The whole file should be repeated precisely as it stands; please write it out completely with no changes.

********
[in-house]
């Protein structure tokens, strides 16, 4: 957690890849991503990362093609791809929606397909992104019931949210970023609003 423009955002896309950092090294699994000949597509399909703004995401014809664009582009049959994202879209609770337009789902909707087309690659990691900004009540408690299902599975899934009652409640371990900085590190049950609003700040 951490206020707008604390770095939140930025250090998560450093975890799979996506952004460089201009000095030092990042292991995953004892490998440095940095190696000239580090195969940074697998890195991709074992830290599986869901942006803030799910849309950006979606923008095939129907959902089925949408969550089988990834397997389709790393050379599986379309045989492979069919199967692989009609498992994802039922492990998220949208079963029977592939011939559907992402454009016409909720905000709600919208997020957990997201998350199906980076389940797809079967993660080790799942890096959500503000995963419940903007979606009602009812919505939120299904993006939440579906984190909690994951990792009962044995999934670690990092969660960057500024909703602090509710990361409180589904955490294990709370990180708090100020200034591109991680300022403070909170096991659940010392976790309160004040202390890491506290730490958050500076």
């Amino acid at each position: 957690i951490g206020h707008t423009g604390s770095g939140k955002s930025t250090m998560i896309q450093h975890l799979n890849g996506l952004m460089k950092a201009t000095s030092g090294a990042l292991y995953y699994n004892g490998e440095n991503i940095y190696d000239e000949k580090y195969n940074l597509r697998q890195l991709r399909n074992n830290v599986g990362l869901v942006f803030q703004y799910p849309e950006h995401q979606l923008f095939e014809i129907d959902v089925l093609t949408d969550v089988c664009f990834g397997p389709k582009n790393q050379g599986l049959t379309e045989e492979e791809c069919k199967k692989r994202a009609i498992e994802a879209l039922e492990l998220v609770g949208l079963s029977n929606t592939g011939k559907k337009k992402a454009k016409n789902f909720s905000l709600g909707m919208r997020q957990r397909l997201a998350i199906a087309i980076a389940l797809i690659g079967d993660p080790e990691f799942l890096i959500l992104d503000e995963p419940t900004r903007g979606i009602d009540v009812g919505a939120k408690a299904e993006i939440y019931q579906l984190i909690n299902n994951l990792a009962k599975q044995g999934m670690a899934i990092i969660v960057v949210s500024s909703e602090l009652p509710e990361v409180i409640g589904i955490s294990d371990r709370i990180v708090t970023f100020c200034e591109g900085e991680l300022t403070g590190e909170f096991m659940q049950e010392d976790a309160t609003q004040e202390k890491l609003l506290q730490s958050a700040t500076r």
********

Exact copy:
[in-house]
């Protein structure tokens, strides 16, 4: 957690890849991503990362093609791809929606397909992104019931949210970023609003 423009955002896309950092090294699994000949597509399909703004995401014809664009582009049959994202879209609770337009789902909707087309690659990691900004009540408690299902599975899934009652409640371990900085590190049950609003700040 951490206020707008604390770095939140930025250090998560450093975890799979996506952004460089201009000095030092990042292991995953004892490998440095940095190696000239580090195969940074697998890195991709074992830290599986869901942006803030799910849309950006979606923008095939129907959902089925949408969550089988990834397997389709790393050379599986379309045989492979069919199967692989009609498992994802039922492990998220949208079963029977592939011939559907992402454009016409909720905000709600919208997020957990997201998350199906980076389940797809079967993660080790799942890096959500503000995963419940903007979606009602009812919505939120299904993006939440579906984190909690994951990792009962044995999934670690990092969660960057500024909703602090509710990361409180589904955490294990709370990180708090100020200034591109991680300022403070909170096991659940010392976790309160004040202390890491506290730490958050500076």
């Amino acid at each position: 957690i951490g206020h707008t423009g604390s770095g939140k955002s930025t250090m998560i896309q450093h975890l799979n890849g996506l952004m460089k950092a201009t000095s030092g090294a990042l292991y995953y699994n004892g490998e440095n991503i940095y190696d000239e000949k580090y195969n940074l597509r697998q890195l991709r399909n074992n830290v599986g990362l869901v942006f803030q703004y799910p849309e950006h995401q979606l923008f095939e014809i129907d959902v089925l093609t949408d969550v089988c664009f990834g397997p389709k582009n790393q050379g599986l049959t379309e045989e492979e791809c069919k199967k692989r994202a009609i498992e994802a879209l039922e492990l998220v609770g949208l079963s029977n929606t592939g011939k559907k337009k992402a454009k016409n789902f909720s905000l709600g909707m919208r997020q957990r397909l997201a998350i199906a087309i980076a389940l797809i690659g079967d993660p080790e990691f799942l890096i959500l992104d503000e995963p419940t900004r903007g979606i009602d009540v009812g919505a939120k408690a299904e993006i939440y019931q579906l984190i909690n299902n994951l990792a009962k599975q044995g999934m670690a899934i990092i969660v960057v949210s500024s909703e602090l009652p509710e990361v409180i409640g589904i955490s294990d371990r709370i990180v708090t970023f100020c200034e591109g900085e991680l300022t403070g590190e909170f096991m659940q049950e010392d976790a309160t609003q004040e202390k890491l609003l506290q730490s958050a700040t500076r």